3:30 p.m. Saturday: Festival fashion is fun and functional
Nothing says self-expression better than festival fashion. At Innings Fest on Saturday afternoon, festival-goers are dressed in boho and hippie chic outfits colored by bandanas, flowers and funky sunglasses. There’s also no shortage of baseball jerseys from people’s favorite teams, from the Giants to the Red Sox and the Cardinals.
To warm up a little from the blazing sun, large sun hats and cowboy hats pop out of the crowd. Transparent backpacks, handbags and fanny packs are also in fashion. There’s also a guy walking around in a banana suit, so keep your eyes peeled in case you want to take a picture with him.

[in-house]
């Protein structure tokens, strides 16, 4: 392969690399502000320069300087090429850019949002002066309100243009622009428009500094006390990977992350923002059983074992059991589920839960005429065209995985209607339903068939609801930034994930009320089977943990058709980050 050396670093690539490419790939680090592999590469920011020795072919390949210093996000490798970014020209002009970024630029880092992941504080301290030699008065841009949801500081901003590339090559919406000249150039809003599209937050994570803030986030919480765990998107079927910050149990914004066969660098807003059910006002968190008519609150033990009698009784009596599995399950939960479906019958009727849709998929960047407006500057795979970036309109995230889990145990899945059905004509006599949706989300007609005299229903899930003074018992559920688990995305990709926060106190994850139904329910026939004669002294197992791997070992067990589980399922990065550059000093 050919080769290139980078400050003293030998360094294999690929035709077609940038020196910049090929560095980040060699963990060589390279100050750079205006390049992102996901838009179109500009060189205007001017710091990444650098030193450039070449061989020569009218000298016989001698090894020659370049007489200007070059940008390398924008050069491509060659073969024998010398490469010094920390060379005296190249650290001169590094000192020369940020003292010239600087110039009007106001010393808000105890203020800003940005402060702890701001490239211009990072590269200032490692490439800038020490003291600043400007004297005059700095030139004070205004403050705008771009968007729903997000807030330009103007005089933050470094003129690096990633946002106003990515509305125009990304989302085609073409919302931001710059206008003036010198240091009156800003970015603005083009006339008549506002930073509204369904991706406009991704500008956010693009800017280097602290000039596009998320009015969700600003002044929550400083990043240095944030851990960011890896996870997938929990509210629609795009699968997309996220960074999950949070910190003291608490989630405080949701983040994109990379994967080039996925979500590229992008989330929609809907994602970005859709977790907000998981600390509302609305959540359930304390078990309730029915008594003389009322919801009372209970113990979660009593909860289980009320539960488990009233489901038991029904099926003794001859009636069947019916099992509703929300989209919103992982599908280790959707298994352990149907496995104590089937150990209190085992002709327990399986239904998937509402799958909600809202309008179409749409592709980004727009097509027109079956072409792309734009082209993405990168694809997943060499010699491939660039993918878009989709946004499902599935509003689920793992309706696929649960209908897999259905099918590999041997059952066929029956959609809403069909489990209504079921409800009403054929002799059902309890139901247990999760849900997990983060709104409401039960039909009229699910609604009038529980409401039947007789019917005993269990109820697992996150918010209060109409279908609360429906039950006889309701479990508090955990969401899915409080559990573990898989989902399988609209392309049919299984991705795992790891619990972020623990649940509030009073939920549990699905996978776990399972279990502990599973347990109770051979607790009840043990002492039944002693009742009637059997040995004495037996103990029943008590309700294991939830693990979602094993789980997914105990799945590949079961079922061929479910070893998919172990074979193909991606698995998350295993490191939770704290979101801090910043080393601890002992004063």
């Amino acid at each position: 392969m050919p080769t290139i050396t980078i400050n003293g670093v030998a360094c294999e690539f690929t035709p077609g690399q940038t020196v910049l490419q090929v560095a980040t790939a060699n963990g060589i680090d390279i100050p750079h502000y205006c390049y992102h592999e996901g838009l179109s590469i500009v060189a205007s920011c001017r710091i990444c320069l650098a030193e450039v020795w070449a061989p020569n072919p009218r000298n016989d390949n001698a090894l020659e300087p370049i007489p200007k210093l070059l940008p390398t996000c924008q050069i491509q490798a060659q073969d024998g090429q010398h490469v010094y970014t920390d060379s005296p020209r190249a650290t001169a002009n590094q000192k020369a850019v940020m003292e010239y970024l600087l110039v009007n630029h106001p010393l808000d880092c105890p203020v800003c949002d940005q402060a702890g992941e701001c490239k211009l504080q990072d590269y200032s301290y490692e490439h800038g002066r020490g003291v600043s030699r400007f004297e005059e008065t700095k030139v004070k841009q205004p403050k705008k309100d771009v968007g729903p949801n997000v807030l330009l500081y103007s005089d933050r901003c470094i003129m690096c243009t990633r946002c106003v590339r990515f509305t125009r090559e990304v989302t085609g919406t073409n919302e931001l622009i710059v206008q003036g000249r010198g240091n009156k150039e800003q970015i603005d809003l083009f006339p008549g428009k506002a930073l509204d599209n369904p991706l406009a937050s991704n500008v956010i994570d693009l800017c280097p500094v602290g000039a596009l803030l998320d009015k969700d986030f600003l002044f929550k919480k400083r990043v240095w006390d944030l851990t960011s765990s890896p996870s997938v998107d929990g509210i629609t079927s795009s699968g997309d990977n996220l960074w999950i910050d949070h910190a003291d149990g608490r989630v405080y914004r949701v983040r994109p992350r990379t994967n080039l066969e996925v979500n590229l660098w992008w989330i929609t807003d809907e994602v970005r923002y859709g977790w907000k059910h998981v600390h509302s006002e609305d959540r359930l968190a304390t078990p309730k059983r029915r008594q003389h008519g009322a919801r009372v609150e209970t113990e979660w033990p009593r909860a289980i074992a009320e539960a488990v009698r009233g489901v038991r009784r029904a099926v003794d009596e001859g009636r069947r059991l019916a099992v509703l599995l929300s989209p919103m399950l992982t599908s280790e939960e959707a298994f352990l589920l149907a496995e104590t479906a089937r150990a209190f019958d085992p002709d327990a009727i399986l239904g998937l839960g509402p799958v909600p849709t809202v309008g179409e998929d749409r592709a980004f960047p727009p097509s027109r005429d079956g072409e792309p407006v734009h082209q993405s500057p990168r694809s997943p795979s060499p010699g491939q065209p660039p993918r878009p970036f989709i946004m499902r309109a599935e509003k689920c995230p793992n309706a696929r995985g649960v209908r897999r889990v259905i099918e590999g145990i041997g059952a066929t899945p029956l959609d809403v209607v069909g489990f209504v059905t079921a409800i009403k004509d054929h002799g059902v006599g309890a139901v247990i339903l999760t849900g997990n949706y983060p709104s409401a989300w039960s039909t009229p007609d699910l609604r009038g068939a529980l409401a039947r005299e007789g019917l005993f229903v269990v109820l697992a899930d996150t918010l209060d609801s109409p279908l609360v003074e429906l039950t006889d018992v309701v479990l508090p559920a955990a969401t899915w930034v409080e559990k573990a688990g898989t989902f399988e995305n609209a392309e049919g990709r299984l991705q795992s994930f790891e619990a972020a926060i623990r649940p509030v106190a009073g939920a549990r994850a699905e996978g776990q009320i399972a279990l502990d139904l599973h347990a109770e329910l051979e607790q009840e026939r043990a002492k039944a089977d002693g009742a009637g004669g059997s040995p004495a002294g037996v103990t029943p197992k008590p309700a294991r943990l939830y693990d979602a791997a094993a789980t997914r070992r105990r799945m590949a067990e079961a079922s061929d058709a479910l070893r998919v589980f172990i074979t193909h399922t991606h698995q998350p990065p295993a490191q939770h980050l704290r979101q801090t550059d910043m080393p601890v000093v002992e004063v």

— Shanti Lerner
3:30 p.m. Saturday: Music fans make room to catch their favorites
Stages and drink vendors are conveniently located next to each other. On one side of the park, festival-goers have easy access to drinks and once again spotted the band Black Pistol Fire as they played a cover of Childish Gambino’s “Redbone.” While some fans come and go to quench their thirst, others bask on blankets in the scorching sun as crowds continue to pour in to catch late afternoon numbers like Caamp and Billy Strings. A fan shouted at her friend “I only came for Billy Strings, he’s a guitar god.”
— Shanti Lerner